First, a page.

Opinion | The Supreme Court has been leaking for years

The country is divided. There are those Americans furious that the Supreme Court will soon take away their right to have an abortion. And there are those Americans who are furious that someone leaked that the Supreme Court would soon take away the right to have an abortion.

Among Americans angry at the anonymous leak of Judge Samuel Alito’s draft opinion that overturned Roe v. Wade is the entire Republican Party. “Last night’s shocking violation was an attack on the independence of the Supreme Court,” Mitch McConnell, the Senate Minority Leader, said in a statement. a declaration issued after the leak. “This illegal action must be investigated and punished in the most complete way possible. The Chief Justice must get to the bottom of the matter and the Justice Department must file criminal charges, if appropriate.”

Senator Ted Cruz of Texas he told Fox News that “Leaking of the draft Supreme Court opinion will cause lasting damage to the integrity of the court and the independence of the judiciary.” And Sen. Mike Lee of Utah wrote that because the Supreme Court relies on “propriety and confidentiality” to do its job, it is “dangerous, despicable and harmful” to leak its deliberations to the public. The Supreme Court, he declared, “is not a political body.”

You could also have added that you have a right to privacy.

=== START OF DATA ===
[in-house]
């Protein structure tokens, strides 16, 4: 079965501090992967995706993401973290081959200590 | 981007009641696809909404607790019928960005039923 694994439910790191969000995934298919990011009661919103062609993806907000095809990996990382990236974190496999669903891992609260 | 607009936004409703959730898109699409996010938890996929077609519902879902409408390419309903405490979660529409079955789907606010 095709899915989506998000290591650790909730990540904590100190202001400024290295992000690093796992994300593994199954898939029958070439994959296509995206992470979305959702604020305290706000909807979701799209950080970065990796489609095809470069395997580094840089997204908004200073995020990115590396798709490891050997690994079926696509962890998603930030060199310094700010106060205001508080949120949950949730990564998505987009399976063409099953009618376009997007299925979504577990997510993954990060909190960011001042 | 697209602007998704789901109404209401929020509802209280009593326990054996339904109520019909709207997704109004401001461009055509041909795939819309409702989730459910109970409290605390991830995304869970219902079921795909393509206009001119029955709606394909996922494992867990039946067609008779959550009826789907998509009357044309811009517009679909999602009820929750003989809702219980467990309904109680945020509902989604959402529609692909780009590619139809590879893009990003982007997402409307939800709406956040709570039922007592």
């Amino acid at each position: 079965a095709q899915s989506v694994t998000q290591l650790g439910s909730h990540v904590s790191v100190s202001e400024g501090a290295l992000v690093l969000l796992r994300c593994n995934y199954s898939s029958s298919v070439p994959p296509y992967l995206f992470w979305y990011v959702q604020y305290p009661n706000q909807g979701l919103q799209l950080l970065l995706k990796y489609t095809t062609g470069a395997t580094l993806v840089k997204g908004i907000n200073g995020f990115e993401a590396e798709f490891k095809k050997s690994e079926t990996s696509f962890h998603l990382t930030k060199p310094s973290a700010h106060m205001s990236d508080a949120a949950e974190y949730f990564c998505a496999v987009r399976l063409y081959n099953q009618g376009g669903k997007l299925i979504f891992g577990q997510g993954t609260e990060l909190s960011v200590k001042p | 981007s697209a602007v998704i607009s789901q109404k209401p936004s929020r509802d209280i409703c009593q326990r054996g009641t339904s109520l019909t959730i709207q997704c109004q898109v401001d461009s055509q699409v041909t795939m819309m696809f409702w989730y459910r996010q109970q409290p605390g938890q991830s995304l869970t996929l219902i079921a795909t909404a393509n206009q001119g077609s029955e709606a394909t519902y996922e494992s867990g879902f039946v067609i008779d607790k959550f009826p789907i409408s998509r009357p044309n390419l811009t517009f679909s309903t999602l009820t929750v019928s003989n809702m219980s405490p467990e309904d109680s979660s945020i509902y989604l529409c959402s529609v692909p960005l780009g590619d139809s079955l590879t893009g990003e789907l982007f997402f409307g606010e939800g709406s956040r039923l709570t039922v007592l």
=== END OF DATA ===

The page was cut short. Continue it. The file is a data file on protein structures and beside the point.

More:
In any case, McConnell, Cruz, Lee and the rest of their fellow Republicans must be kidding.

The Supreme Court is, and has always been, a political body. That’s true of judges, certainly. Throughout the history of the court, most of them were chosen with political considerations in mind, to the point that many were politicians. It is true of the institution as well. The Supreme Court deals with political questions, not just abstract legal questions, and operates in the context of political conflict and political struggle.

And the Supreme Court, right now, is an avowedly partisan institution, an unaccountable super-legislature controlled by men and women selected from a cadre of conservative ideologues and bureaucrats, acting on behalf of the Republican Party and its allies. Whatever legitimacy it has retained, it has sacrificed in the drive to build the majority that appears poised to overturn Roe v. Wade and open the floodgates to harsh restrictions on the reproductive autonomy of millions of Americans.

When McConnell led the Senate Republican caucus in a blockade of President Barack Obama’s Supreme Court nominee in 2016 and then removed what was left of the judicial filibuster the following year to put Neil Gorsuch on the seat, he diminished the court’s legitimacy. . When those same Republicans looked beyond a credible sexual assault allegation to confirm Brett Kavanaugh in 2018, they again diminished the court’s legitimacy. And when, weeks before the 2020 presidential election, Republicans ignored their own rule from four years earlier — that an election-year vacancy “must not be filled until we have a new president” — to place Amy Coney Barrett in the bench in a hasty and botched process, once again diminished the Court’s legitimacy.